Front Street – a ‘boulevard’ where the ‘dangdest’ things happen to the guilt-ridden Front Street is where people are subject to get busted for ridiculous schemes, tricks, gambits, plans, and maneuvers because they believe no one is watching them.
Front Street – a ‘boulevard’ where the ‘dangdest’ things happen to the guilt-ridden
Front Street is where people are subject to get busted for ridiculous schemes, tricks, gambits, plans, and maneuvers because they believe no one is watching them. But, someone is always watching.
The Inglewood vegan diner, Stuff I Eat (114 Market Street, Inglewood) is on Front Street this week for all the wrong reasons, as folk might imagine. Located south of Florence Avenue and East of La Brea, the joint is opulent and the food complimentary for the most part, but, the counter help – oh, the counter help! Not intelligent.
Visionary and owner Chef B will not like the way certain of her charges treated patrons, recently.
Unbeknownst to the people at Stuff I Eat, a fairly well-known Los Angeles journalist, whose reputation has been dyed in public scrutiny, popped into the diner, Friday, Nov. 2, at 3:27 p.m. That was me. I visited Stuff I Eat for three reasons – for food to elevate my sagging energy level; sample vegan cuisine for a change; and patronize the local economy at an African American specialty restaurant in Inglewood.
I placed an order for a side salad with tuna and an order of sweet potato pie. The gentleman asked if I’d like avocado with the salad. I declined. The time was 3:27 p.m.
A woman ahead of me was presented her to-go order, but after checking it out, complained an item was omitted. The employee who made the order blurted in the patron’s face –”oh shi-!”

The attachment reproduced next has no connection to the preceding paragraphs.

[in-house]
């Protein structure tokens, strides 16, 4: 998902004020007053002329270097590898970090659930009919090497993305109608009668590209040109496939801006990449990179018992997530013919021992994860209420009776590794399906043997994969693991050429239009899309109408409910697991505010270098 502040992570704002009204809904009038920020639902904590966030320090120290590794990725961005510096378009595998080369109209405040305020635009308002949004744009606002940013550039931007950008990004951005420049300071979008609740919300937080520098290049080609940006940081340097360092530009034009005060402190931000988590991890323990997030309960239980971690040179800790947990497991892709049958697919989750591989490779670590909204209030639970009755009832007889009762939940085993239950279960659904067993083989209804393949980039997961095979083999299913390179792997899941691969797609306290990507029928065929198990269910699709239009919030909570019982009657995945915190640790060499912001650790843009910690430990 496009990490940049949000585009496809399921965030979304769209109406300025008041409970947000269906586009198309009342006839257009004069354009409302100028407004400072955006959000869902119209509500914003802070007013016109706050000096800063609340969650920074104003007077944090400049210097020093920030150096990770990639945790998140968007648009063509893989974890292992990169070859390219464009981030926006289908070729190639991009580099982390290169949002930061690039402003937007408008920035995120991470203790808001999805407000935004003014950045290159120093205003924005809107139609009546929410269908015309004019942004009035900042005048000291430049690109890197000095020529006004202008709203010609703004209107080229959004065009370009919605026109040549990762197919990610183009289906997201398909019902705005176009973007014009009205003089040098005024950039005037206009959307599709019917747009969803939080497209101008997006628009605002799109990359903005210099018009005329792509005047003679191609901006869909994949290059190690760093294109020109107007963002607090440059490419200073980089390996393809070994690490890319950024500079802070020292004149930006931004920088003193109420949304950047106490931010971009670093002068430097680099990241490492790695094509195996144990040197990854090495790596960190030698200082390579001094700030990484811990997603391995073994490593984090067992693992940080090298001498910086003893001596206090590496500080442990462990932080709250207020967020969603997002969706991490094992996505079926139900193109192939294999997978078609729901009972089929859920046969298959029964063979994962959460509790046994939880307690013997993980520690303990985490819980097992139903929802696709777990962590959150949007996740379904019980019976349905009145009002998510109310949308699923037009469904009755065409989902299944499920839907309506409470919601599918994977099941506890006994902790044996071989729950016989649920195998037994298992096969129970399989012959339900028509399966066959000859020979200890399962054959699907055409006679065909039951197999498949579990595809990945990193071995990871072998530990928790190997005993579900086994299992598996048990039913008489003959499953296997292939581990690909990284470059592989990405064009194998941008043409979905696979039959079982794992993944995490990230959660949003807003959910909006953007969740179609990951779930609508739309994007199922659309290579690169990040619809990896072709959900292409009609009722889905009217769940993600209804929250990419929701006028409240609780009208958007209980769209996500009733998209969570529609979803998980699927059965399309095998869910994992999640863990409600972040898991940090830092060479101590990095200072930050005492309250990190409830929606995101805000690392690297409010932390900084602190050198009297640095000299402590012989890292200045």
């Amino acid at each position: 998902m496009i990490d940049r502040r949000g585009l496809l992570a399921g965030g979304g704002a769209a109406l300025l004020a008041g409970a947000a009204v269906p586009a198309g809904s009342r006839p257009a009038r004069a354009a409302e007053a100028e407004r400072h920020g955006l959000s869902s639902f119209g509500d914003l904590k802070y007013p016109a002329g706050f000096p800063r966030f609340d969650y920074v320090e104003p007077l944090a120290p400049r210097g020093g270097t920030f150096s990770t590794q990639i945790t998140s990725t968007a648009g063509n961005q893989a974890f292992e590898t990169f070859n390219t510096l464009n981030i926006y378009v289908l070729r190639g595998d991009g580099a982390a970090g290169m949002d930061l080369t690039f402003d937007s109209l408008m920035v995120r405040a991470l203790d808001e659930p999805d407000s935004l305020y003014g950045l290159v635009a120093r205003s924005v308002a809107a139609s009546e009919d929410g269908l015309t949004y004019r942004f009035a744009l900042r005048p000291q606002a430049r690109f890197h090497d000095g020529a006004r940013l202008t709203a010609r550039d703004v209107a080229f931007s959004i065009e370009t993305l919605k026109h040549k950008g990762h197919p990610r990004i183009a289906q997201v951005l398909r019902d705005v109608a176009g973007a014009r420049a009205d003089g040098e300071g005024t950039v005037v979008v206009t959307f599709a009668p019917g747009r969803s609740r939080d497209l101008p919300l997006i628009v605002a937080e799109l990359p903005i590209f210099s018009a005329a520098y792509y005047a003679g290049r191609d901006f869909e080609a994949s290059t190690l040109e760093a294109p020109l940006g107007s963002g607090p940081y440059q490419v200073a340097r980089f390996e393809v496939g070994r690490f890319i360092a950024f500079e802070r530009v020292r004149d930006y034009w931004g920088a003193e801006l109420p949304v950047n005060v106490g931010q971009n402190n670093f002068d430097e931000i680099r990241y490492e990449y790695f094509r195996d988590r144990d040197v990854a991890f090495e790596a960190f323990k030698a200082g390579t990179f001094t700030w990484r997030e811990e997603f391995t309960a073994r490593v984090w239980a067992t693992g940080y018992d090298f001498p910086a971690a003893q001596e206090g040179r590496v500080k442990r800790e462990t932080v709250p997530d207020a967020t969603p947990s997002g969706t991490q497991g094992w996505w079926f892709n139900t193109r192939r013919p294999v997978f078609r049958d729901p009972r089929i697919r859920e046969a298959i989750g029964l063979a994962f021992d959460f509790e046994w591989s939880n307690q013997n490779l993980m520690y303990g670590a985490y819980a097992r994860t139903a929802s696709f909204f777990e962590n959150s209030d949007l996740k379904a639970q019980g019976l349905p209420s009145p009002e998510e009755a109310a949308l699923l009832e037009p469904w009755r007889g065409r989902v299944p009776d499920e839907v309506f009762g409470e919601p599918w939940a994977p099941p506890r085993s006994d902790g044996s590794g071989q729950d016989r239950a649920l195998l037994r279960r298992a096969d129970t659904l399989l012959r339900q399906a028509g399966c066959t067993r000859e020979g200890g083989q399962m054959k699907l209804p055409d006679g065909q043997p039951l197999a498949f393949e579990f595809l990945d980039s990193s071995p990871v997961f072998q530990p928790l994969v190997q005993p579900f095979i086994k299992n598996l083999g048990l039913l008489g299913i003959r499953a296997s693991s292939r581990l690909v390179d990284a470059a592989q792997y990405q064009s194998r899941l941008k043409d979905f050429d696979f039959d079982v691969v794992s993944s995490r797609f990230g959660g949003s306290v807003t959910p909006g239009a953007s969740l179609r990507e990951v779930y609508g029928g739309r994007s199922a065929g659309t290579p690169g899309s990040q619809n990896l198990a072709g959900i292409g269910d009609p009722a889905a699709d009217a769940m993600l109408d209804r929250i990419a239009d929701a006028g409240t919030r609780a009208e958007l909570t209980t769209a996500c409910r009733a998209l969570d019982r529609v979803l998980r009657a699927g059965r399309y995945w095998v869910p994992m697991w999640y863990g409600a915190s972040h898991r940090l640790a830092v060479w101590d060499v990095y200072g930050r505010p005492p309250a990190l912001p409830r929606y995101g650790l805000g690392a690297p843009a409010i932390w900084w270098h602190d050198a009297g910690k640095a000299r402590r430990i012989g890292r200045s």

Not – “Oh, sorry, excuse us or we will get it might, ma’am!”
The time was past 4 p.m., now. We had been there more than 30 minutes for a small salad and an order of pie. I assumed the salad ingredients had already been harvested and the pie was already baked. So, I asked the counter guy about our order.
“Does a salad require 30 minutes?”
The cashier passed the question on to the food preparer, “Why does a salad take 30 minutes to make?”
She responded brusquely and loud enough for everyone in the restaurant to hear:
“It don’t take thirty minutes – it takes however long it takes for me to make it!
Well, excuse me, Madame!
When alas the order arrived, it was wrong. I asked for tuna minus avocado; it came with avocado minus tuna. I was given a refund, though I didn’t request one. I guess my order was just too much trouble. Needless to say, I never sampled Stuff I Eat.
The order taker/cashier, a young man, was polite and gracious, but the food preparer was having a fretful Friday.
One has to wonder if the anemic economy in Black American communities has more to do with how we disrespect one another than anything else.
Would the food preparer at Stuff I Eat have spoken so rudely in the presence of White patrons?